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Mention Maltese fortifications and one’s mind is automatically transported to the impressive and extensive defensive systems designed and constructed during the period of the Knights of St. John of Jerusalem, more popularly known as the Knights of Malta.   The most impressive of the Knights’ fortifications include the walls of Valletta and Floriana, the Cottonera Lines encompassing the Three Cities of Vittoriosa, Cospicua and Senglea and the walled citadels of Mdina and Victoria on Gozo.

The British also left some impressive fortifications the most famous of which are the Victoria Lines which criss-cross the island at its widest breadth between Madliena and Fomm ir-Rih. Older medieval fortifications, some dating from the Byzantine and Arab period, are found in Vittoriosa, Mdina and the Gozo Citadel where they were incorporated into the Knights’ battlements. A couple of locations such as San Gwann also feature the remains of Roman towers which presumably had some sort of military significance, albeit of an observatory nature.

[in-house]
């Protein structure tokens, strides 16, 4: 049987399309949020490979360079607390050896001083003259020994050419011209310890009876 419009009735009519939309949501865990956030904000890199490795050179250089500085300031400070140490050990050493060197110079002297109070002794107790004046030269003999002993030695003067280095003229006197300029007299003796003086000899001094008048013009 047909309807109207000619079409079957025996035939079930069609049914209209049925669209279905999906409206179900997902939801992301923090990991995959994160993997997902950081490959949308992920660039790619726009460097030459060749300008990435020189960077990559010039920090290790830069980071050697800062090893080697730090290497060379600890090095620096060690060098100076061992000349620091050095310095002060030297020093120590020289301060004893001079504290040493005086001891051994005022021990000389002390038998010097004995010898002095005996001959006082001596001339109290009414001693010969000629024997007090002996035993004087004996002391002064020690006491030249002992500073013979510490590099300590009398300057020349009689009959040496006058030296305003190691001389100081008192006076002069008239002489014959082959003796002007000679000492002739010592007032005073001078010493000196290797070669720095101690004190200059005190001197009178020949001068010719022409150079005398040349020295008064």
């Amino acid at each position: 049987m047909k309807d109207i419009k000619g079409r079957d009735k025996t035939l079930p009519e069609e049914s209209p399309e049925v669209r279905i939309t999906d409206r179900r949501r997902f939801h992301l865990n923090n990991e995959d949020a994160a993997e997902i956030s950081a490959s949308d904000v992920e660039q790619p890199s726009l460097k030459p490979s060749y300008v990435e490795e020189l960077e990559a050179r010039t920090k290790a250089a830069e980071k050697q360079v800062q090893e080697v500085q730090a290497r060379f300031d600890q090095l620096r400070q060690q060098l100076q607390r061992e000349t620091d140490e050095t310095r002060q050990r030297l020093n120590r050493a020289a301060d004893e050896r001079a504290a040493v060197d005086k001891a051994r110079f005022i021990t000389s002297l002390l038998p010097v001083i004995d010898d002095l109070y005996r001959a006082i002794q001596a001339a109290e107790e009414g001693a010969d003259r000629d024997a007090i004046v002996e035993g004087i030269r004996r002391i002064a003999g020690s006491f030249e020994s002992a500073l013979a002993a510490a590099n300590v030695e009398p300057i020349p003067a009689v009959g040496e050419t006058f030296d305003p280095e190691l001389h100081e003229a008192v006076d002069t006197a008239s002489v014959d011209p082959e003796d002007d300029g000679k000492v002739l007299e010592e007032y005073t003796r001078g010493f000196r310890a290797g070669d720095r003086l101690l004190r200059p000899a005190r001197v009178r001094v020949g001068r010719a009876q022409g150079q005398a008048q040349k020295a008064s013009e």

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By far, the oldest evidence of a fortified structure to have been found in Malta is the impressive wall protecting the remains of the Bronze Age village at Borg in-Nadur in Birzebbuga on the south-eastern tip of the island of Malta.

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Borg in-Nadur has a very interesting history. It lies at the tip of the Wied Dalam valley where around half a kilometre upstream lies Ghar Dalam, the Cave of Darkness after which the earliest phase of Maltese prehistory is named. The Ghar Dalam phase dates back to around 5000BCE and is reputed to contain the oldest evidence of human activity in the Maltese Islands: settlers who came from Sicily by crossing the 100 kilometre stretch of sea on rafts and boats bringing with them seeds, livestock, fabrics and pottery which has been matched with artefacts from a south-eastern Sicilian prehistoric site called Stentinello.